What is wrong with education today? Part 1

Creativity-vs_-Formal-SchoolingMy father always put a great store in my getting an education.  I am not sure if my mother could have cared less.  However, from an early age, it was my dad who always looked at my report cards and wanted to make sure that I was doing well in school.  Oddly enough, his interest in education did not seem to entail putting away any money for college. I remember quite well sometime before I finished high school when I told my dad “I would like to go to college.”  His reply was “Great, good luck.” No mention of money, no talk about how it could happen financially.  Realistically, it was rather a moot point. Most of my high school teachers disliked me; my grades were abysmal, my SAT scores below average and my desire to attend college was well below my desire to party and score with the “chicks.” (Please note this was a colloquialism of the times)

Thus, the future was clear.  The time was 1964.  The Vietnam War was looking for bodies and the military would take anyone who could still breathe.  I checked out the uniform options and decided (with limited knowledge) which uniforms might be the best “chick” magnets.  Based on this rather biased assessment, I decided to join the Air Force and enlisted for four years.  During this time, I partied, drank, read, exercised, partied, drank, read and did less and less exercise.  I honestly cannot say whether my uniform attracted the “chicks”, but I did not seem to want for drink or sex, the two most important things in my life at the time.  One thing not on my radar was “school.”

Often, other enlistees would ask me about attending classes or going nights to a local college.  “John, if we get enough guys interested, we can have Professor So and So come out to the base to deliver the class.”  My typical answer was “Professor So and So can shove his class, I am not interested.”  I managed to stay away from any education for my entire four years (One notable exception being my AFSC training school.  I will talk about his situation in a later blog.) When I married my first wife in 1967, I informed her I had no desire to attend college or ever set foot in a school again.  High School had been enough torture for me.  My favorite class in HS was detention where all the other goof-offs went and we could have a swell time finding creative ways to harass the detention monitor.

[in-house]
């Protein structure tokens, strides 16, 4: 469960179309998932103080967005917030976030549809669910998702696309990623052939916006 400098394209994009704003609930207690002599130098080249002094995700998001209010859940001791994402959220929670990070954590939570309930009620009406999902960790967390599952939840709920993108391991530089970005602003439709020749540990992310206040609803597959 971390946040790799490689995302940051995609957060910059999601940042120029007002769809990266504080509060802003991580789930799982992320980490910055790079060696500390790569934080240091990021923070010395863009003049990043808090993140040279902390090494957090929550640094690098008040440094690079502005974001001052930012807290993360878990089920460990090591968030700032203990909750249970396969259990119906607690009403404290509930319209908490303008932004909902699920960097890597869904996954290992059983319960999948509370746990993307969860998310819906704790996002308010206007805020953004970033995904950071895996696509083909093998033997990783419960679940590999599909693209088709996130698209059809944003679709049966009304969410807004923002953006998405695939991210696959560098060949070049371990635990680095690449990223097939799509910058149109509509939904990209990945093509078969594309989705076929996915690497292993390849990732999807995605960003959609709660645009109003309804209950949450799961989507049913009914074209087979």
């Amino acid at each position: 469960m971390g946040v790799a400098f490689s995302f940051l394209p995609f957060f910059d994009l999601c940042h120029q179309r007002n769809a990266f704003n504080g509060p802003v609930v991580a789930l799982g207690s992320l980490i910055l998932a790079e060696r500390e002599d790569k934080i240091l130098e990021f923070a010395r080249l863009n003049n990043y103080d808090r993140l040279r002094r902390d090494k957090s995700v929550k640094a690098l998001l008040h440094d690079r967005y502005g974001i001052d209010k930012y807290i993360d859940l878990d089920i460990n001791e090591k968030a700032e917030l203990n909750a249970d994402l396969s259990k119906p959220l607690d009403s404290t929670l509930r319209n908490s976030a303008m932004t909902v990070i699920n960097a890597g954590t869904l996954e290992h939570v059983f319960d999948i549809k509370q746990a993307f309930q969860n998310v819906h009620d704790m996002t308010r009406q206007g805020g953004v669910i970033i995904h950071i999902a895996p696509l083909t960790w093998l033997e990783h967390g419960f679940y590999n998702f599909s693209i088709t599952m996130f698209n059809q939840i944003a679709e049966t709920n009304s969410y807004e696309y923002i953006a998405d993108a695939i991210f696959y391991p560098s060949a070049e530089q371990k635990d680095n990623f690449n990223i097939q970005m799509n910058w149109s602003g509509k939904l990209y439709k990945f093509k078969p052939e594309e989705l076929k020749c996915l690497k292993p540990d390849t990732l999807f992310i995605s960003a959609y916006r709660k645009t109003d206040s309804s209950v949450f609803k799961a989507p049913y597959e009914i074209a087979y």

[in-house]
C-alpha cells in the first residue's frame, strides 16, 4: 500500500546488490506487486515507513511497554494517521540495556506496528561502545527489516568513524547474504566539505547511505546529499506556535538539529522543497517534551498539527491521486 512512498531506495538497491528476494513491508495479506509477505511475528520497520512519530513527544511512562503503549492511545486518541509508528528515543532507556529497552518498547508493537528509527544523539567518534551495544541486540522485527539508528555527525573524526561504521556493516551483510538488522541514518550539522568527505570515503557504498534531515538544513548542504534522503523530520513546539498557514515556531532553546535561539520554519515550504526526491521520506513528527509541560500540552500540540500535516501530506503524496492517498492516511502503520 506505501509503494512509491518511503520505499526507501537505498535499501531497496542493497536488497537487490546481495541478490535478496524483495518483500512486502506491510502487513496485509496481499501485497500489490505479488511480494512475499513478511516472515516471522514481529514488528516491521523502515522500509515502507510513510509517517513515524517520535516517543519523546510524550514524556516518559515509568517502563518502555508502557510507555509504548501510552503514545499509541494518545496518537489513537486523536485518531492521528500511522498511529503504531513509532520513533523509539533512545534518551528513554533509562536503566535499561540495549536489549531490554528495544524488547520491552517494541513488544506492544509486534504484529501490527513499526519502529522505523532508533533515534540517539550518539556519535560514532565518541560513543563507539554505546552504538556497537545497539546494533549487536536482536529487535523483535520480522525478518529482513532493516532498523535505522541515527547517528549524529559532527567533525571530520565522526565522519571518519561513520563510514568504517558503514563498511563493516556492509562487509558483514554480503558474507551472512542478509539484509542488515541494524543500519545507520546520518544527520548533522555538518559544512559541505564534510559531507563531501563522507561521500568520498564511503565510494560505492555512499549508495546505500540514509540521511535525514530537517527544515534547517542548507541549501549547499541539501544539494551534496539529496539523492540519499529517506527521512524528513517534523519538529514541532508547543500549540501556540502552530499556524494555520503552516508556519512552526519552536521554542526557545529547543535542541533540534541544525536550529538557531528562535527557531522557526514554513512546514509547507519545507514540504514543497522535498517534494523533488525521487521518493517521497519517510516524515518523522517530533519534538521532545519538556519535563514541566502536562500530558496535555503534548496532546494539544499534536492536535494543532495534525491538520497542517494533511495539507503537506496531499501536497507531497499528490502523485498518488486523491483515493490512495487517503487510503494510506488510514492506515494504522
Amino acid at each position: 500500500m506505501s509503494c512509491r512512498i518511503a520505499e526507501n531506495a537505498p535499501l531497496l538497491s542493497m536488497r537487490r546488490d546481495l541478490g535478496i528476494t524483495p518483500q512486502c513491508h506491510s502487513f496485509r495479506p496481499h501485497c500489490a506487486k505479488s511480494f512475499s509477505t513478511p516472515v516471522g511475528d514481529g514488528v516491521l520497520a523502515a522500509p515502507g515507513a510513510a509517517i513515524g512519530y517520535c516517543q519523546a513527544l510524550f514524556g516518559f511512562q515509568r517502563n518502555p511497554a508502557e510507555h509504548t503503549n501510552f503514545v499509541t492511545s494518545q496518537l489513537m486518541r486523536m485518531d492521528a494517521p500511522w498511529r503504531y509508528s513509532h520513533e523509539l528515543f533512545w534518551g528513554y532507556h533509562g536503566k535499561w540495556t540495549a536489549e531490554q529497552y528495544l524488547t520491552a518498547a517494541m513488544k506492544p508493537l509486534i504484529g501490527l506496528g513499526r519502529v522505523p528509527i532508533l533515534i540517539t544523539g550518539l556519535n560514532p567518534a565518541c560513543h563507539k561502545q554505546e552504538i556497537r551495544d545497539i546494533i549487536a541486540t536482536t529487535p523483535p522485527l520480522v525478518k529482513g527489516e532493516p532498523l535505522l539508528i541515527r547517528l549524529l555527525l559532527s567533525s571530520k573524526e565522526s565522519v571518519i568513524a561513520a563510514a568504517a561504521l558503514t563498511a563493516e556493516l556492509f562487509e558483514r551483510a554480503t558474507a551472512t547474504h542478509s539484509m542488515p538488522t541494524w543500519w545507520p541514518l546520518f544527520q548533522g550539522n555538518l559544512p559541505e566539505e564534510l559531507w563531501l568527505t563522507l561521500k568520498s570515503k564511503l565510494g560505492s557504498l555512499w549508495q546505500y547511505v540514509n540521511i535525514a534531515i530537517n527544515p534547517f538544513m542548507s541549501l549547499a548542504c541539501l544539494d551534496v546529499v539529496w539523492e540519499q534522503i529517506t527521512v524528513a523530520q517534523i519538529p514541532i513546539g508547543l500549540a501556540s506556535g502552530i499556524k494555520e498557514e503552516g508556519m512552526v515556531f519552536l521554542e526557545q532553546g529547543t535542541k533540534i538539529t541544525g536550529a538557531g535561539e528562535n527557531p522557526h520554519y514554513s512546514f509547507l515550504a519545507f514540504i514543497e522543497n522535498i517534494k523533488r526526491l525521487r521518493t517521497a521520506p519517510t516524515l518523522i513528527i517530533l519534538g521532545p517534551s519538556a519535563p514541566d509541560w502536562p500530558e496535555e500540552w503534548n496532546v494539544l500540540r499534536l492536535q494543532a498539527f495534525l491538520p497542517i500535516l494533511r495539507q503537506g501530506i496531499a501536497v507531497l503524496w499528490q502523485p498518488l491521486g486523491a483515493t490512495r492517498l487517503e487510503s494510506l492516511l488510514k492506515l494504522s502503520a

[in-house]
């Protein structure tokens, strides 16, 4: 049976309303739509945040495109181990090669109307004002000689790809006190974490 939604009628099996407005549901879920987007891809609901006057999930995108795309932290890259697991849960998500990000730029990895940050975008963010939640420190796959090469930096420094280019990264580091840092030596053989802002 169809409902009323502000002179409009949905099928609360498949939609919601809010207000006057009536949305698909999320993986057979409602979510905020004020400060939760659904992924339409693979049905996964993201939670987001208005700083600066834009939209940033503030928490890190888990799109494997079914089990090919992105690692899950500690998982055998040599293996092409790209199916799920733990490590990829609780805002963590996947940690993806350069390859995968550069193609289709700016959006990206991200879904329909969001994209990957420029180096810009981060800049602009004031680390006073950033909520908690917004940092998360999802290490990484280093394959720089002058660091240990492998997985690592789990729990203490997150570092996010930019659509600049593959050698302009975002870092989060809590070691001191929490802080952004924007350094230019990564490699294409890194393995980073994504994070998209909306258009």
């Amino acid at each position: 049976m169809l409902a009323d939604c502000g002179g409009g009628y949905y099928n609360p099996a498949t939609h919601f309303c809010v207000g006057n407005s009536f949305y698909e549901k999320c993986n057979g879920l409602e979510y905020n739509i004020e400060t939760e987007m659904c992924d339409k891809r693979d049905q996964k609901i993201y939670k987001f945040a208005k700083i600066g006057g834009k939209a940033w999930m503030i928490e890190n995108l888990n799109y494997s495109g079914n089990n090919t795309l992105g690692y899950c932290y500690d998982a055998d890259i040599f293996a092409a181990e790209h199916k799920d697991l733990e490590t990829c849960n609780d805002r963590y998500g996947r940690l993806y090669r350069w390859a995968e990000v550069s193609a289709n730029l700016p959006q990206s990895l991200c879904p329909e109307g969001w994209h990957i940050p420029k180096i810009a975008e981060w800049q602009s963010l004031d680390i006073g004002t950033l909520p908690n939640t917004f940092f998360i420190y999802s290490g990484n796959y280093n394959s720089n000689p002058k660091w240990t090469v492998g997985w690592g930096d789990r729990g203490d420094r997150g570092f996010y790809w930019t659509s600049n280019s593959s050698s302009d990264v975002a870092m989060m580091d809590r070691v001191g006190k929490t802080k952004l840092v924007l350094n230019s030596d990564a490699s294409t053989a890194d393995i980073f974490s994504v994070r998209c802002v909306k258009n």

I should note a fact here.  I am the only member of my immediate family who ever went to college, not to mention obtaining a Ph.D.  Not my mother, father, brother or two sisters and hardly any of my first cousins, nor aunts, uncles and other relatives ever set foot in a college.  I have subsequently found a long lost and now deceased cousin who also received his Ph.D. but a college education was certainly not typical in my family.  It was rather like getting a winning lottery ticket. It was something that everyone espoused as a greater good, but few if any every obtained a degree or even thought about what it took to get a degree.

At this point, I am boring you with the history of my life and you are probably wondering why and where this story is going?  I want to show you that education was not something that was part of the woof and warp of my existence.  Unlike many people today, I did not have any chart memorized that showed how much a college degree versus no college or versus a high school diploma would be worth. In fact, I would venture to maintain that most of the people I knew in the sixties went to college simply because they wanted to get a liberal arts degree and sincerely believed that Higher Education would make them a better person.  The Democratic Liberal Arts Paradigm was still dominant in education at the time as opposed to what I call the Technocratic Function Paradigm that now dominates education. Today, students by a large margin, go to school to get jobs, make more money and have a planned career. This was not the case in the 60’s.  One is not better than the other as a motive, just different.

Ok, time for questions.  I will continue this blog next week.

What are your beliefs about the value of education?  Do you think older people are wiser than younger people? Does aging lead to wisdom? Does education lead to wisdom?  Can young people be wise and old people be fools?  How much is a Higher Education worth?  Do we have an education bubble in this country?  Should we have free Higher Education for all qualified students?  Should we allow students to leave High School to perform community service or join the military?

Life is just beginning.